Let me start off my saying that I love my children. Absolutely. No doubt about it.
I knew I wanted children by the age of 10 or 11. Or so I thought. Now I wonder whether I really wanted children, or whether it was the idea of having my own family where I could make the rules and get away from my parents that was so appealing, and that later on I saw marriage as an escape rather than a positive commitment in itself.
I also felt that my mother’s happiness depended on my support so maybe I did fall into that trap of thinking that children would make me happy. That’s a tough one.
But, I love them most sincerely and consider it my responsibility to do the best by them I can. I still can’t accept just ‘good enough’ as a parent and I do very much struggle with guilt over all the things I don’t do for them and the opportunities I cannot provide. The fact that I may do better than my other parents, single or not, as my headteacher regularly reminds me, doesn’t actually cheer me up.
For many years my life has been dominated by my children. As, I think, it should be when you make that commitment. I breast fed all four, up to 21 months which I think combined to a total of 6 years. I never used a dummy (believe the Americans call it a pacifier) or fed them out of a bottle. I didn’t leave them to cry and would often lie down with them to get them asleep and start dozing myself. I have to say that although that meant a lot of disturbed nights for the first two years of their lives I quickly got to the point where they were good at sleeping and they never wake up now and never try climbing into bed with me unlike some of their peers. So I feel the sacrifice of sleep in those early years was worth it. They even let me have a good lie in on a Sunday morning which I treasure.
For maybe ten years, with interruption,s happiness depended on getting enough sleep. I also got divorced and moved several times and did lots of other things. But my life was and still is centred around the children. I worry that they have no other adults who are close to them, let alone to provide them with a male role model. On the other hand they no longer hear arguments, shouting, and stressed silences and we are a stable family unit. I also worry about what happens if I die, and who I could ask to take them on. I usually reach the conclusion that I should just be careful not to fall under a bus.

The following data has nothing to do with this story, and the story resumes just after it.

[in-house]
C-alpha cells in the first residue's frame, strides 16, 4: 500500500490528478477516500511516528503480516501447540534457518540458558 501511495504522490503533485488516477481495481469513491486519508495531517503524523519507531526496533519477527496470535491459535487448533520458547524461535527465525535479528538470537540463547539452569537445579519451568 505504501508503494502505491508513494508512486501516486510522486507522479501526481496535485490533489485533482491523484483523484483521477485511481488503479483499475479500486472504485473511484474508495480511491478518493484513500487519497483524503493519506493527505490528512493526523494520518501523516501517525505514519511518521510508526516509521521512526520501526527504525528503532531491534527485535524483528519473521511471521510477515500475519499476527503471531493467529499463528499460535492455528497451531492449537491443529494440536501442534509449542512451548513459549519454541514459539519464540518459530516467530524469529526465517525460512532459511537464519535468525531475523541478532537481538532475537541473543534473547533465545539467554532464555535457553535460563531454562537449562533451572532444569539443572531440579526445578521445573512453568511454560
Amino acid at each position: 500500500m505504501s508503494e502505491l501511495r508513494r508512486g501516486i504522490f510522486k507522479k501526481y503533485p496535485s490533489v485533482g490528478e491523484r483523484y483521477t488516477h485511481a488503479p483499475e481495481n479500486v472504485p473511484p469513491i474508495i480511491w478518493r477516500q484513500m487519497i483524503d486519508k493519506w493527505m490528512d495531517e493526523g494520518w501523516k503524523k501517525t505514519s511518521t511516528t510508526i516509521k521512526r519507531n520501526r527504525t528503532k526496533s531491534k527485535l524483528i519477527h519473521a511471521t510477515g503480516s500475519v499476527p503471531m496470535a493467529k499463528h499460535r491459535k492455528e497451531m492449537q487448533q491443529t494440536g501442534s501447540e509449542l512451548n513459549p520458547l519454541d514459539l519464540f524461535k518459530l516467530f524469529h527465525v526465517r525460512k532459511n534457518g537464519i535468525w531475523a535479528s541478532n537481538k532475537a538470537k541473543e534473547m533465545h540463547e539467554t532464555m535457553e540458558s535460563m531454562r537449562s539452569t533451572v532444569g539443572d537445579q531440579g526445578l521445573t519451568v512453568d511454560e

In many ways I define myself by my children. I follow academic years rather than starting a new year in January. I’m having a good holiday if they are. I’m enjoying peace and quiet if they are happy being involved in something. If they get enthused about something, so do I.
Last year my mood has been incredibly volatile since 2son stopped going to school. If I had put effort into him and got nowhere I would be frustrated and miserable. If he had got up or said something positive I would feel good. If I’d heard good news from one of the support services I would feel buoyant, if bad news I would slump. My mood did not depend on what I was doing or feeling, but what he was.
I need to detach my emotions from being so intertwined with that of my children, especially 2son. Hiding behind him last year has stopped me doing things and making progress in my own life; but it’s also stopped me feeling the emotions that I want to and need to as my emotions get subsumed by his.
I have to make progress with my life. I have to learn to do things that make me feel good and positive irrespective of what mood my children are in. I have to relearn being an independent individual who can be happy if she wants to. Otherwise I haven’t learnt anything from my mother’s example.